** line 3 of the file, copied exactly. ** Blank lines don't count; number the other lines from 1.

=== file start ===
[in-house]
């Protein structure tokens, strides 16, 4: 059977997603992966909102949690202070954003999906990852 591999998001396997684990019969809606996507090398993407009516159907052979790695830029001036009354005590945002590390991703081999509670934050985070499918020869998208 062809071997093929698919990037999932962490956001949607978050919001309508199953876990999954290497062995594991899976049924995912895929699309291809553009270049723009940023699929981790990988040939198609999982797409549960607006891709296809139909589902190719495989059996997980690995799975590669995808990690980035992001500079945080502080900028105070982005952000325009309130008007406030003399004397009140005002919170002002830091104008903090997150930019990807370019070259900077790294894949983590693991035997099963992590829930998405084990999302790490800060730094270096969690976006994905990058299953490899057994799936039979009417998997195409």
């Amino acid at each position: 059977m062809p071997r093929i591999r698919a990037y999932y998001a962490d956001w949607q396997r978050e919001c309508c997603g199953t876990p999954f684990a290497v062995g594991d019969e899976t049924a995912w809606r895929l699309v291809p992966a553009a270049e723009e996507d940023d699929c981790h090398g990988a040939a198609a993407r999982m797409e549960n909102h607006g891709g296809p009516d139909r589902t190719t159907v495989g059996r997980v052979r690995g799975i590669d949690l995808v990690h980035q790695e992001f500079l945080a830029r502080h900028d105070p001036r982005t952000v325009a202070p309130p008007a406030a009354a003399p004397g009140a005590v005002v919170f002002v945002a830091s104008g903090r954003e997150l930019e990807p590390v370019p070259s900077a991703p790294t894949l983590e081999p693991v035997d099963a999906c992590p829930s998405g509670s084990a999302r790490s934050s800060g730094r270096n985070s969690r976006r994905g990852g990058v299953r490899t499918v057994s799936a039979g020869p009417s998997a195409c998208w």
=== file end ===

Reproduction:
């Amino acid at each position: 059977m062809p071997r093929i591999r698919a990037y999932y998001a962490d956001w949607q396997r978050e919001c309508c997603g199953t876990p999954f684990a290497v062995g594991d019969e899976t049924a995912w809606r895929l699309v291809p992966a553009a270049e723009e996507d940023d699929c981790h090398g990988a040939a198609a993407r999982m797409e549960n909102h607006g891709g296809p009516d139909r589902t190719t159907v495989g059996r997980v052979r690995g799975i590669d949690l995808v990690h980035q790695e992001f500079l945080a830029r502080h900028d105070p001036r982005t952000v325009a202070p309130p008007a406030a009354a003399p004397g009140a005590v005002v919170f002002v945002a830091s104008g903090r954003e997150l930019e990807p590390v370019p070259s900077a991703p790294t894949l983590e081999p693991v035997d099963a999906c992590p829930s998405g509670s084990a999302r790490s934050s800060g730094r270096n985070s969690r976006r994905g990852g990058v299953r490899t499918v057994s799936a039979g020869p009417s998997a195409c998208w």